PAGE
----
Earth's magnetic field is constantly changing and while large-scale changes, such as a complete reversal of the magnetic field, happen over several thousand years, smaller changes over shorter periods of time affect navigation, including for aviation. This shifting magnetic field affects airports and airline operations, including alphanumeric airport runway names, which indicate headings—crucial information for pilots.
CIRES team’s work helps ensure accurate navigation for aviation, more
The Trout Bowl is the Colorado regional competition for the National Ocean Sciences Bowl. This academic competition will have 20 teams from Colorado and Texas, and 40-50 volunteers from CIRES, CU, NOAA, and the public at large. If you’re interested in learning more or volunteering, please email Amanda Morton.
Thursday, November 2, 2017
A well-designed climate observing system could help scientists answer knotty questions about climate while delivering trillions of dollars in benefits by providing decision makers information they need to protect public health and the economy in the coming decades, according to a new paper published today.
Wednesday, November 8, 2017
NOAA public affairs specialist Theo Stein contributed to this story. NOAA's webstory is here.
Banner above: NOAA simulation of carbon dioxide concentrations shows swirls of the invisible greenhouse gas near the planet's surface. TM5 simulation: Sourish Basu/CIRES and NOAA. AGU story.
Climate change is unequivocally affecting the health of people around the world today, with a disproportionate impact on vulnerable populations, according to an international report published today in the prestigious medical journal Lancet.
CIRES’ Max Boykoff contributed to comprehensive, UK-led report on critical connections between climate change and human health
On certain days in 2014, oil and gas emissions made a big contribution to high summertime ozone levels in northeastern Colorado, according to a new study led by CIRES and NOAA researchers. High concentrations of summertime ozone in the northern Front Range of Colorado aren’t limited to the urban Denver area. High ozone levels were also observed in rural areas where oil and gas activity was the primary source of ozone precursors, the study found.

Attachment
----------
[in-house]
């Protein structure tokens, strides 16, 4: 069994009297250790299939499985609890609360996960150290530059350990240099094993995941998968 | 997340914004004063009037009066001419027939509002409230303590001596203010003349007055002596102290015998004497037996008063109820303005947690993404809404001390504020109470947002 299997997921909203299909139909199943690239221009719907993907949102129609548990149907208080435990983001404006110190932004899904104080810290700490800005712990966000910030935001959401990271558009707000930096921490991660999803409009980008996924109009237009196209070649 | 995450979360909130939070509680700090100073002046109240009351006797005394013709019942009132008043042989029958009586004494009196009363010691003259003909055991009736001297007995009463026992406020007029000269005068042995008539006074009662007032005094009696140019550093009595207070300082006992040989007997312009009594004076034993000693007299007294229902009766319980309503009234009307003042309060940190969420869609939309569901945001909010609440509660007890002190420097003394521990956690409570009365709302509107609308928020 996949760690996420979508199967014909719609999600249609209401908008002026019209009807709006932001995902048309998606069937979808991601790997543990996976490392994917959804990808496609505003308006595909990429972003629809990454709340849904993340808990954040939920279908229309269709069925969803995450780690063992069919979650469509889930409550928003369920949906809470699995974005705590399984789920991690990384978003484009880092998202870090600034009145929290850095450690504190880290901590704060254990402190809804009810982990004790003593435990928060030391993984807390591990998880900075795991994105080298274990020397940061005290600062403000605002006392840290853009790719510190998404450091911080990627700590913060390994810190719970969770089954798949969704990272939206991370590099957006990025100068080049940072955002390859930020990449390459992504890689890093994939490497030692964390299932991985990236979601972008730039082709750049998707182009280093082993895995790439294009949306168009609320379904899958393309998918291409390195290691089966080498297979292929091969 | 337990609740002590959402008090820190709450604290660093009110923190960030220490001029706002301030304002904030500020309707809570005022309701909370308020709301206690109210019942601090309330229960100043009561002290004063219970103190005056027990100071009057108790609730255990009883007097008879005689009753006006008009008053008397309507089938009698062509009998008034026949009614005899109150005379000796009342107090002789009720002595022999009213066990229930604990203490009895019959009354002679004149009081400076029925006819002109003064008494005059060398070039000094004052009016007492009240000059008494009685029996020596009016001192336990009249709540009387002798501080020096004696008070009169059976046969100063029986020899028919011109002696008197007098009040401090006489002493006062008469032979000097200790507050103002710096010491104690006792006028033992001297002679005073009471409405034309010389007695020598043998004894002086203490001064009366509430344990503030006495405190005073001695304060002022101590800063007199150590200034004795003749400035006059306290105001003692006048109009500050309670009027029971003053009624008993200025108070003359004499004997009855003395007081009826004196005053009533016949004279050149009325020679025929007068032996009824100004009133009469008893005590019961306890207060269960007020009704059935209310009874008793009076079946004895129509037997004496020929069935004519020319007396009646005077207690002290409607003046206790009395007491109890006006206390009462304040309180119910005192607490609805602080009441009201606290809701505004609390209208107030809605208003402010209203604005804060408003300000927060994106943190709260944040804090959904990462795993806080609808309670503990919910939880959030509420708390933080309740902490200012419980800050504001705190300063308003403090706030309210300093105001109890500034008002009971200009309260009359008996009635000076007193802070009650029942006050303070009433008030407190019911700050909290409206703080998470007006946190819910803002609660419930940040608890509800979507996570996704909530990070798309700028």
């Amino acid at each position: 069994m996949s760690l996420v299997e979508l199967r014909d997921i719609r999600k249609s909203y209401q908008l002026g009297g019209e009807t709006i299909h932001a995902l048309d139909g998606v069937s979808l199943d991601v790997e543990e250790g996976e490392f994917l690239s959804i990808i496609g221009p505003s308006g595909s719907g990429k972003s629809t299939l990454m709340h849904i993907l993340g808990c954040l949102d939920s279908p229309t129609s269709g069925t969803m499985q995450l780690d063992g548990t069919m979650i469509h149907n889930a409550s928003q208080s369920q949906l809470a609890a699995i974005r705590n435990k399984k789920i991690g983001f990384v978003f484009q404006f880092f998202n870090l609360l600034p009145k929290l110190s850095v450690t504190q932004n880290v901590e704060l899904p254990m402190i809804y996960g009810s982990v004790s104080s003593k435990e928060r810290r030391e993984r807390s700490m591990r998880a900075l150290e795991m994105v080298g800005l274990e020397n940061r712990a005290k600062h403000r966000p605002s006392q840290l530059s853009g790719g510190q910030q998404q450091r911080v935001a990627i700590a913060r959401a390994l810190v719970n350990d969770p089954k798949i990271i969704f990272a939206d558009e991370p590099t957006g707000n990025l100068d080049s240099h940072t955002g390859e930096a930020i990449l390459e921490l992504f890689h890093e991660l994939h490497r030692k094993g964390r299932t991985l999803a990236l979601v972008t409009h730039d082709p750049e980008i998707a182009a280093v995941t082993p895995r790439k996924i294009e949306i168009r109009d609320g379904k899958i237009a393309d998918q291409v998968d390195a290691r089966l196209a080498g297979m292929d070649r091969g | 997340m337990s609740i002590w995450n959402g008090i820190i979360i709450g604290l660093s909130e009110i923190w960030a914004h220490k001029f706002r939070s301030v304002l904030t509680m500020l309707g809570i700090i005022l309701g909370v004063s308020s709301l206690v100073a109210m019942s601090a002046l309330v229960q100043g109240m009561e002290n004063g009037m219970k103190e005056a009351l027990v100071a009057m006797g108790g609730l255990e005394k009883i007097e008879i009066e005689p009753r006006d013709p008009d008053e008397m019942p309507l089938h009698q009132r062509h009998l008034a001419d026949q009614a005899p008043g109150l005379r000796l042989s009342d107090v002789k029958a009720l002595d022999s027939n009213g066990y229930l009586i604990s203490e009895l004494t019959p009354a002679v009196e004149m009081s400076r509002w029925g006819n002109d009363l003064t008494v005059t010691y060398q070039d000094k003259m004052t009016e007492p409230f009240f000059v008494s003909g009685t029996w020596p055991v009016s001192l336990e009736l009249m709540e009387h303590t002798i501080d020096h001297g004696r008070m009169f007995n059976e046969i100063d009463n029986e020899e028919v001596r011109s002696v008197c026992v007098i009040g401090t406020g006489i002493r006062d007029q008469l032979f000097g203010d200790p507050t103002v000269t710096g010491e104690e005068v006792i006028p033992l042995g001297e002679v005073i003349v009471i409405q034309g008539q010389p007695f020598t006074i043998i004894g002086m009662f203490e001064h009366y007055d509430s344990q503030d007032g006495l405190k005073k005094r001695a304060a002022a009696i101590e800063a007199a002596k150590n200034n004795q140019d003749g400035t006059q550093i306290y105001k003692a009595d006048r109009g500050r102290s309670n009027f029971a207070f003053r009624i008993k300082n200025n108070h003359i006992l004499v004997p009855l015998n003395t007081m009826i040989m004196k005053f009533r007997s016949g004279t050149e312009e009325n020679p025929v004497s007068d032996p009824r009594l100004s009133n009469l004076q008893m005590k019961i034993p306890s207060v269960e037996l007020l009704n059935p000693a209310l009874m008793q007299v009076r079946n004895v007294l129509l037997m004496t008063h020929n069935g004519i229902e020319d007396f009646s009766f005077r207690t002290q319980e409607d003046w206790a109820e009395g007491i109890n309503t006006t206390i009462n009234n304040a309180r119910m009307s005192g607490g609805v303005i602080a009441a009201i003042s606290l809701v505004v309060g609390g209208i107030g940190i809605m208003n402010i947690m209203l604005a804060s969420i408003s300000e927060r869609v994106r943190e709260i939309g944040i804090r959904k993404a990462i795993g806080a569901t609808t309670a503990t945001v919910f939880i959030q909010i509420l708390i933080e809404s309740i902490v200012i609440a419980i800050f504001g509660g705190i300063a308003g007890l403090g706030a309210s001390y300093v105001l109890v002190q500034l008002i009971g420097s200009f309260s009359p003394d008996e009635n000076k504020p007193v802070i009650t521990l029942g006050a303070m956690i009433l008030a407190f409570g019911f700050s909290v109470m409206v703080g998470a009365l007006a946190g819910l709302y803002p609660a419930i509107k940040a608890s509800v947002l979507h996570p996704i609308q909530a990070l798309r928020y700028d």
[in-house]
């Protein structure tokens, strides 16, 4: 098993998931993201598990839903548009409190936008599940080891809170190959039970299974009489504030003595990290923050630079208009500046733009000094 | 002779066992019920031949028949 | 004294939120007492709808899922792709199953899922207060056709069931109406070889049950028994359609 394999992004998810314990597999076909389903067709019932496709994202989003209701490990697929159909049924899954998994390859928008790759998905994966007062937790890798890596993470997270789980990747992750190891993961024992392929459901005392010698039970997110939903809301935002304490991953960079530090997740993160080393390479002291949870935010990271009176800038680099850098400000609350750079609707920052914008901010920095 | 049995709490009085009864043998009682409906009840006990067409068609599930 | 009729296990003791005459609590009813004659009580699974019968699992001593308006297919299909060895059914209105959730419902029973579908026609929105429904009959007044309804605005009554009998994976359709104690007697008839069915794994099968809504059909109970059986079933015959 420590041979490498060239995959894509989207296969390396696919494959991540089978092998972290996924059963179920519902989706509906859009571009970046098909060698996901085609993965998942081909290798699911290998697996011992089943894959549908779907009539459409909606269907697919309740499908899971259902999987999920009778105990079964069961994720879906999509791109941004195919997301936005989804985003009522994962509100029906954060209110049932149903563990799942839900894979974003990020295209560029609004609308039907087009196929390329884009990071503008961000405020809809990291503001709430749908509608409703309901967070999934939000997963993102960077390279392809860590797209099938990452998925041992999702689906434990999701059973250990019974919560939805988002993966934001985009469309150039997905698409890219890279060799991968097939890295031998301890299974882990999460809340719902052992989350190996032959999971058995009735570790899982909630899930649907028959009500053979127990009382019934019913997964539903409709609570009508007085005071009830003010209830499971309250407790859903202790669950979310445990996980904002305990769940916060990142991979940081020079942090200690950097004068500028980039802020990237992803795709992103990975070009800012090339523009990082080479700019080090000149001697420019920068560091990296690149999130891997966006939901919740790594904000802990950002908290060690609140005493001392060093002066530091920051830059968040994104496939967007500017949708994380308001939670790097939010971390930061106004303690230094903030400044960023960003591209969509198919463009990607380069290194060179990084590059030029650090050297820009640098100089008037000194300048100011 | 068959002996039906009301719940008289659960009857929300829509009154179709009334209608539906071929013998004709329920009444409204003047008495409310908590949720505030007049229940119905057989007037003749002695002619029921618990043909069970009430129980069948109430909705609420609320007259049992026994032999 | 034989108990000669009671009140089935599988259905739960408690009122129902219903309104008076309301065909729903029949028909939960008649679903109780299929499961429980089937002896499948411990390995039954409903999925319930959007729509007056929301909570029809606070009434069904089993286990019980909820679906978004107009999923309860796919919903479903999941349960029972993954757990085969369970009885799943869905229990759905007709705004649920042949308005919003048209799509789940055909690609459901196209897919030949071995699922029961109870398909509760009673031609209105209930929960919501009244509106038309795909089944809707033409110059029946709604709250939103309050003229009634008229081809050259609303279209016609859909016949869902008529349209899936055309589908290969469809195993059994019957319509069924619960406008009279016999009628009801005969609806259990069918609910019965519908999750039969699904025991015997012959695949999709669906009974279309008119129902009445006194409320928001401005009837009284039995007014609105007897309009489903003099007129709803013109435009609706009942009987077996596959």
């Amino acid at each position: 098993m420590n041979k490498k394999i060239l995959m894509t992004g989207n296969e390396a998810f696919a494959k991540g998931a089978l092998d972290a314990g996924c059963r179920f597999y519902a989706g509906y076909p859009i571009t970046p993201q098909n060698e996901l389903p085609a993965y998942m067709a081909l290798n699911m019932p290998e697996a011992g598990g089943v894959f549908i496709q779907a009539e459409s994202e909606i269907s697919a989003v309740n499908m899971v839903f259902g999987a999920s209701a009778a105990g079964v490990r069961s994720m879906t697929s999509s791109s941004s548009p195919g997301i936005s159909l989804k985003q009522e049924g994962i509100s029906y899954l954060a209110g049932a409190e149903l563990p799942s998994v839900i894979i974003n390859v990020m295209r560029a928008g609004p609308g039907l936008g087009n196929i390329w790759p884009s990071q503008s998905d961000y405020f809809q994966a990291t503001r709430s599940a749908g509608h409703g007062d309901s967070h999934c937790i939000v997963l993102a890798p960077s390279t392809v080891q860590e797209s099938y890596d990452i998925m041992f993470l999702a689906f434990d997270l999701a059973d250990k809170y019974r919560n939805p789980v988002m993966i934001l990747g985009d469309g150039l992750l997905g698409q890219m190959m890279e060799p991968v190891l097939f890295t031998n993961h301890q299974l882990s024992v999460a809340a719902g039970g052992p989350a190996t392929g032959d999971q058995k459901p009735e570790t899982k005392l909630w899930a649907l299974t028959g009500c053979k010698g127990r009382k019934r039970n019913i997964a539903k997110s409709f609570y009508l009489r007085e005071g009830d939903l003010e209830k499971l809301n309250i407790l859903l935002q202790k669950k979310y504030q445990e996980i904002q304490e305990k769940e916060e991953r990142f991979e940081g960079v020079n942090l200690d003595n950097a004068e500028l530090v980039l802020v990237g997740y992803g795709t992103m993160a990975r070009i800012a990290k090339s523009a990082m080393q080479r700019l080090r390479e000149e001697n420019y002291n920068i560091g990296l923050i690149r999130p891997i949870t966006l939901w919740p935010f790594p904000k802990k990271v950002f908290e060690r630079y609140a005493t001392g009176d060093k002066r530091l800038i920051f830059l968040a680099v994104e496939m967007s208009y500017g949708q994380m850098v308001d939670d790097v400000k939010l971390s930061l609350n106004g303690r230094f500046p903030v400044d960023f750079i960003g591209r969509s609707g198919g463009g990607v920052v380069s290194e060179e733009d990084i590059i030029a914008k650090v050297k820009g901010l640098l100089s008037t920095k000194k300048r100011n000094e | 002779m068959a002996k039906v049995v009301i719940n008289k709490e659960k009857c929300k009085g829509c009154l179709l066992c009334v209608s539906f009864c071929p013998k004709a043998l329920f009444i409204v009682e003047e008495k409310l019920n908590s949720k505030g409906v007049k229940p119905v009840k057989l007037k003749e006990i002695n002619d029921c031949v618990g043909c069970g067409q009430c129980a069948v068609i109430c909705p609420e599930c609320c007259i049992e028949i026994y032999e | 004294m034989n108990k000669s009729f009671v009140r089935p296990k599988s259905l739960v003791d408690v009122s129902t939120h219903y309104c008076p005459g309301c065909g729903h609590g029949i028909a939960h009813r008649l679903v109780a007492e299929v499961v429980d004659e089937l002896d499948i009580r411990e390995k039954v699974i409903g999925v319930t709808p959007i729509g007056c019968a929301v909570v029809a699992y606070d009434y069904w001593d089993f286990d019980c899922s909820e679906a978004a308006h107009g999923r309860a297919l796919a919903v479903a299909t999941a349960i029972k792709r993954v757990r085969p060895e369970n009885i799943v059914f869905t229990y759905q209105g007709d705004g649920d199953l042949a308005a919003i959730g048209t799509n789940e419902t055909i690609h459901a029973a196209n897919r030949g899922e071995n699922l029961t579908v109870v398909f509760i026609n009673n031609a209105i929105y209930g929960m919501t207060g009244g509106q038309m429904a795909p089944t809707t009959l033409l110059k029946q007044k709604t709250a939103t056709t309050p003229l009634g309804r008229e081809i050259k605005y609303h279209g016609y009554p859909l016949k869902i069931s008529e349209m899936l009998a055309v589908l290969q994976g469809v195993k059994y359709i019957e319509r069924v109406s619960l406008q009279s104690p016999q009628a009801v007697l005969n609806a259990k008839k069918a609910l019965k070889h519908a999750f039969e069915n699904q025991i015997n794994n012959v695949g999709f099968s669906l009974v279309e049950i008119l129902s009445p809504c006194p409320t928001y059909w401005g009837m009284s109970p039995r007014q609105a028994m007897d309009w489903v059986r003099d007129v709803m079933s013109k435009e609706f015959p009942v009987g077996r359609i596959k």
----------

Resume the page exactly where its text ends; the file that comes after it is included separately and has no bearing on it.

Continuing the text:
Colorado’s northern Front Range focus of new study
A rash of earthquakes in southern Colorado and northern New Mexico recorded between 2008 and 2010 was likely due to fluids pumped deep underground during oil and gas wastewater disposal, says a new University of Colorado Boulder study.
The study, which took place in the 2,200-square-mile Raton Basin along the central Colorado-northern New Mexico border, found more than 1,800 earthquakes up to magnitude 4.3 during that period, linking most to wastewater injection well activity. Such wells are used to pump water back in the ground after it has been extracted during the collection of methane gas from subterranean coal beds.
This year the annual Geological Society of America meeting will be held October 22 through 25 in beautiful Seattle, Washington. GSA brings together scientists from around the globe: “to advance geoscience research and discovery, service to society, stewardship of Earth, and the geosciences profession.” This year’s annual meeting features several CIRES researchers in diverse fields. See below for a few you don’t want to miss! Please note all times are listed in Pacific time. Follow on social media with the hashtag #GSA2017.
Geological Society of America annual meeting in Seattle
Many people expressed serious concerns when presented with the idea of deliberately manipulating Earth's climate, according to a small, focus-group study conducted in four places around the world. But despite those negative feelings, they remained open about "geoengineering" or climate intervention ideas, in the face of a changing climate and uncertain future.
New research provides insight into people’s perceptions of large-scale climate manipulation technology
While Boulder battled temperatures in the high 90’s this summer, CIRES ESOC researcher J. Toby Minear and his team were knee-deep in frigid Alaskan waters—taking calibration ground measurements for a NASA mission that will harness new, state-of-the-art satellite technology to view Earth’s water in incredible detail from space.
CIRES researchers help NASA plan mission to measure water levels from space